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Java Collection Framework Hashmap

Java HashMap class is an implementation of Map interface based on hash table. It stores elements in key & value pairs which is denoted as HashMap<Key, Value> or HashMap<K, V>.

It extends AbstractMap class, and implements Map interface and can be accessed by importing java.util package. Declaration of this class is given below.

HashMap Declaration

public class HashMap<K,V>extends AbstractMap<K,V>implements Map<K,V>,Cloneable, Serializable

Important Points:

  • It is member of the Java Collection Framework.
  • It uses a hashtable to store the map. This allows the execution time of get() and put() to remain same.
  • HashMap does not maintain order of its element.
  • It contains values based on the key.
  • It allows only unique keys.
  • It is unsynchronized.
  • Its initial default capacity is 16.
  • It permits null values and the null key
  • It is unsynchronized.

HashMap Constructors

HashMap class provides following four constructors.

  
HashMap()
HashMap(Map< ? extends k, ? extends V> m)
HashMap(int capacity)
HashMap(int capacity, float loadfactor)
  

Example: Creating a HashMap

Lets take an example to create a hashmap that can store integer type key and string values. Initially it is empty because we did not add elements to it. Its elements are enclosed into curly braces.

  
import java.util.*;
class Demo
{
  public static void main(String args[])
  {
  // Creating HashMap
    HashMap<Integer,String> hashMap = new HashMap<Integer,String>();

    // Displaying HashMap
    System.out.println(hashMap);
  }
}
  

{}

Adding Elements To HashMap

After creating a hashmap, now lets add elements to it. HashMap provides put() method that takes two arguments first is key and second is value. See the below example.

  
import java.util.*;
class Demo
{
  public static void main(String args[])
  {
  // Creating HashMap
    HashMap<Integer,String> hashMap = new HashMap<Integer,String>();
    // Adding elements
    hashMap.put(1, "One");
    hashMap.put(2, "Two");
    hashMap.put(3, "Three");
    hashMap.put(4, "Four");
    // Displaying HashMap
    System.out.println(hashMap);
  }
}
  

{1=One, 2=Two, 3=Three, 4=Four}

Removing Elements From HashMap

In case, we need to remove any element from the hashmap. We can use remove() method that takes key as an argument. it has one overloaded remove() method that takes two arguments first is key and second is value.

  
import java.util.*;
class Demo
{
  public static void main(String args[])
  {
  // Creating HashMap
    HashMap<Integer,String> hashMap = new HashMap<Integer,String>();
    // Adding elements
    hashMap.put(1, "One");
    hashMap.put(2, "Two");
    hashMap.put(3, "Three");
    hashMap.put(4, "Four");
    // Displaying HashMap
    System.out.println(hashMap);
    // Remove element by key
    hashMap.remove(2);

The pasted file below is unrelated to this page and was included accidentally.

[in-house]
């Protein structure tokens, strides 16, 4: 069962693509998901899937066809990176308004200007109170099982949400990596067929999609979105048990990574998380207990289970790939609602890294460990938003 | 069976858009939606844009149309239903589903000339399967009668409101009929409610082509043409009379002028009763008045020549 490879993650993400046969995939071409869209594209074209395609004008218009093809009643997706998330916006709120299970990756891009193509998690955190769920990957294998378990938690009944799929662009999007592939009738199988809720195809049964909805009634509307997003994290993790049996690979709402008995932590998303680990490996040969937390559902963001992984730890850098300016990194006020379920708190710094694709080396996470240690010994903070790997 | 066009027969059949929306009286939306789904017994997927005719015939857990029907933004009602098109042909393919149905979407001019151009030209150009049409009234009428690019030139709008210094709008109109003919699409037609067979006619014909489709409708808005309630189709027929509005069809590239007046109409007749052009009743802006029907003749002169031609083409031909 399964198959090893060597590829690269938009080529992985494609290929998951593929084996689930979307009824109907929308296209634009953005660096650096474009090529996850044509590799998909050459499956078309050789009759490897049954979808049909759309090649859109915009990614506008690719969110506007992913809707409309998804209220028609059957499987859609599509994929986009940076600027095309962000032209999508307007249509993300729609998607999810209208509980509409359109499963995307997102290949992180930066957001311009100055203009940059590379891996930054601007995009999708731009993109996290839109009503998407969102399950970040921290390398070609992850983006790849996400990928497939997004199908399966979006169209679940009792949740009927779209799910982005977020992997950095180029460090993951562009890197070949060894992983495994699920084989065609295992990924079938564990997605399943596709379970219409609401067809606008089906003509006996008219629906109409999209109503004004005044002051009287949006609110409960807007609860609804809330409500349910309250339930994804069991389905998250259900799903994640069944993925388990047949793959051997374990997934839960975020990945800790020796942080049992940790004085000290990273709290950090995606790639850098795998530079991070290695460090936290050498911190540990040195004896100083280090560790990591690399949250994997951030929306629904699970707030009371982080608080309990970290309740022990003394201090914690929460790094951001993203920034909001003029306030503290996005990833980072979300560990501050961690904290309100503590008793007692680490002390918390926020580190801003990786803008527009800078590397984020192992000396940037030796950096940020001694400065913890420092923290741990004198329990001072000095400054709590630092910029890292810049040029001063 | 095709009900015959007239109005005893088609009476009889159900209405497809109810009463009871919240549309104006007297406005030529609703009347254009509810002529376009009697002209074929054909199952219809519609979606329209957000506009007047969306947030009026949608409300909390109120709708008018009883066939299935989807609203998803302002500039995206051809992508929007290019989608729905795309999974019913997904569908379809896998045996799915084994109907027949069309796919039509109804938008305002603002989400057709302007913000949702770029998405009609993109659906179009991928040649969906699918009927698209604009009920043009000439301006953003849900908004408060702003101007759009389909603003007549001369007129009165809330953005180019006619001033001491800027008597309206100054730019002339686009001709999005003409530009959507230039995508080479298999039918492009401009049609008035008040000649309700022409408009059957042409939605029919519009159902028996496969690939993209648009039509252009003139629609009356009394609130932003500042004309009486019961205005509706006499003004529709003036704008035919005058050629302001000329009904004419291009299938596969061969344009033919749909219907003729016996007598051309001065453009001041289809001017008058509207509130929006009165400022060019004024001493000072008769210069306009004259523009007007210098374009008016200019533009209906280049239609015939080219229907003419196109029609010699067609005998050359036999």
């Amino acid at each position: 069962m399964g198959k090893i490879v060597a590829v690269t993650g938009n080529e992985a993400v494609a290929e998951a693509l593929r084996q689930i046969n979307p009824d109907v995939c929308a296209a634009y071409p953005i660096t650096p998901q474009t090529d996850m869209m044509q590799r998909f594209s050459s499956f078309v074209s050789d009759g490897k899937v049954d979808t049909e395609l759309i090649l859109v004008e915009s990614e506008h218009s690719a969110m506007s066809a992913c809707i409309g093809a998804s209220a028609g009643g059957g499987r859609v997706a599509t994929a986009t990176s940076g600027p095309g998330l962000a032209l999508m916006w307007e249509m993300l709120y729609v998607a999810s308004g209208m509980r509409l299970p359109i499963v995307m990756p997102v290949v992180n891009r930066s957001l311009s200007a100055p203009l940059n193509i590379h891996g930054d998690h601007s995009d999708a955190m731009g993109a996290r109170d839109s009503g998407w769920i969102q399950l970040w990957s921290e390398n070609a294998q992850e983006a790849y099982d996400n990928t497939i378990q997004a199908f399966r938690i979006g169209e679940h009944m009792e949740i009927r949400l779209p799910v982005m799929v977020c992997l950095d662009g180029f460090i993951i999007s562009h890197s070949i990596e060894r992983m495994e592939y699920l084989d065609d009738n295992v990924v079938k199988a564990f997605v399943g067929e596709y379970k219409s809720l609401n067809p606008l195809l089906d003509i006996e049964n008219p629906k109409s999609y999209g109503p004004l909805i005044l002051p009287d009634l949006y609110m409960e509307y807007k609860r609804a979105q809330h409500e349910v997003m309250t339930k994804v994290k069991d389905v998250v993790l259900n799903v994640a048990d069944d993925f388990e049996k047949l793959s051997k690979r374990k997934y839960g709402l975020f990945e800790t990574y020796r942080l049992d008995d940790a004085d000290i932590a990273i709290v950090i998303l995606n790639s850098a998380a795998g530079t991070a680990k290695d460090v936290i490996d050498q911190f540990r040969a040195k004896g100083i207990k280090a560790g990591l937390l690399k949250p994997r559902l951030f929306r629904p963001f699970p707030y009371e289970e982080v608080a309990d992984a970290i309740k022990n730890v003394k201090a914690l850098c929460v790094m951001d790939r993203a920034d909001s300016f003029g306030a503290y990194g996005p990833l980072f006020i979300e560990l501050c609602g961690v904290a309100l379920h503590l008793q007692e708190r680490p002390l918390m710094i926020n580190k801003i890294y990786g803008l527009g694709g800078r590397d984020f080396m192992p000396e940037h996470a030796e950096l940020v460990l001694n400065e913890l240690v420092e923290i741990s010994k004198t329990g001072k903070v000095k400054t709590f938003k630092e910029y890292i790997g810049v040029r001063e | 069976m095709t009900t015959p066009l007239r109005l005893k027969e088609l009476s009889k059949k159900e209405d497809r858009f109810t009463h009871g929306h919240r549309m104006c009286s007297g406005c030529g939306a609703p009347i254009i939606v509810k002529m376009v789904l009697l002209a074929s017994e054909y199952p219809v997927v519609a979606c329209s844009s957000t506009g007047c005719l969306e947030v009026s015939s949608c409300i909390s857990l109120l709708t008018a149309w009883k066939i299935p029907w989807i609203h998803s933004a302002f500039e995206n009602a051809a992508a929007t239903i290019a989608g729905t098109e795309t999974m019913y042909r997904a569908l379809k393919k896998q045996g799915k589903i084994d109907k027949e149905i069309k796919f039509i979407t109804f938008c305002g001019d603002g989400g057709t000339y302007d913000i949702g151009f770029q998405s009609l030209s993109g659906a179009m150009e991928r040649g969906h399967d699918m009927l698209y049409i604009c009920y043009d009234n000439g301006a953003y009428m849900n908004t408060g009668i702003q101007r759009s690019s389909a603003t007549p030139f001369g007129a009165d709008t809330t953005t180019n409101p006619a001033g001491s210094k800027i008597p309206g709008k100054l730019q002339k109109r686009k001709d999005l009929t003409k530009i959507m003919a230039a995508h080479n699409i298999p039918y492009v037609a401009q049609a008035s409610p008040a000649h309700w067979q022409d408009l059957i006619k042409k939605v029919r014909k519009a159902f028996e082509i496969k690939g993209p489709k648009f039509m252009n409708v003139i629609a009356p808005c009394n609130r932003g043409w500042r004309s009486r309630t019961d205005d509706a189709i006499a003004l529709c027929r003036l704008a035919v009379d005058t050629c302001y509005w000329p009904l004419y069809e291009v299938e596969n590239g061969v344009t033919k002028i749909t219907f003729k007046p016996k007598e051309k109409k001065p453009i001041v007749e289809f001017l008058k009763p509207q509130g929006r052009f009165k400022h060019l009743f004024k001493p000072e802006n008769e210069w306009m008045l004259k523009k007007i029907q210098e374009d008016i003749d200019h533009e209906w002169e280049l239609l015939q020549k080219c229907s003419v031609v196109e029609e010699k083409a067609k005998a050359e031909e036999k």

System.out.println("After Removing 2 :\n"+hashMap);
    // Remove by key and value
    hashMap.remove(3, "Three");
    System.out.println("After Removing 3 :\n"+hashMap);
    
  }
}
  

{1=One, 2=Two, 3=Three, 4=Four} After Removing 2 : {1=One, 3=Three, 4=Four} After Removing 3 : {1=One, 4=Four}

Traversing Elements

To access elements of the hashmap, we can traverse them using the loop. In this example, we are using for loop to iterate the elements.

  
  import java.util.*;
class Demo
{
  public static void main(String args[])
  {
  // Creating HashMap
    HashMap<Integer,String> hashMap = new HashMap<Integer,String>();
    // Adding elements
    hashMap.put(1, "One");
    hashMap.put(2, "Two");
    hashMap.put(3, "Three");
    hashMap.put(4, "Four");
    // Traversing HashMap
    for(Map.Entry<Integer, String> entry : hashMap.entrySet()) {
      System.out.println(entry.getKey()+" : "+entry.getValue());
    }   
  }
}
  

1 : One 2 : Two 3 : Three 4 : Four

Replace HashMap Elements

HashMap provides built-in methods to replace elements. There are two overloaded replace methods: first takes two arguments one for key and second for the value we want to replace with. Second method takes three arguments first is key and second is value associated with the key and third is value that we want to replace with the key-value.

  
import java.util.*;
class Demo
{
  public static void main(String args[])
  {
  // Creating HashMap
    HashMap<Integer,String> hashMap = new HashMap<Integer,String>();
    // Adding Elements
    hashMap.put(1, "One");
    hashMap.put(2, "Two");
    hashMap.put(3, "Three");
    hashMap.put(4, "Four");
    // Traversing HashMap
    for(Map.Entry<Integer, String> entry : hashMap.entrySet()) {
      System.out.println(entry.getKey()+" : "+entry.getValue());
    }
    // Replacing Elements of HashMap
    hashMap.replace(1, "One-1");
    System.out.println(hashMap);
    hashMap.replace(1, "One-1", "First");
    System.out.println(hashMap);
  }
}
  

1 : One 2 : Two 3 : Three 4 : Four {1=One-1, 2=Two, 3=Three, 4=Four} {1=First, 2=Two, 3=Three, 4=Four}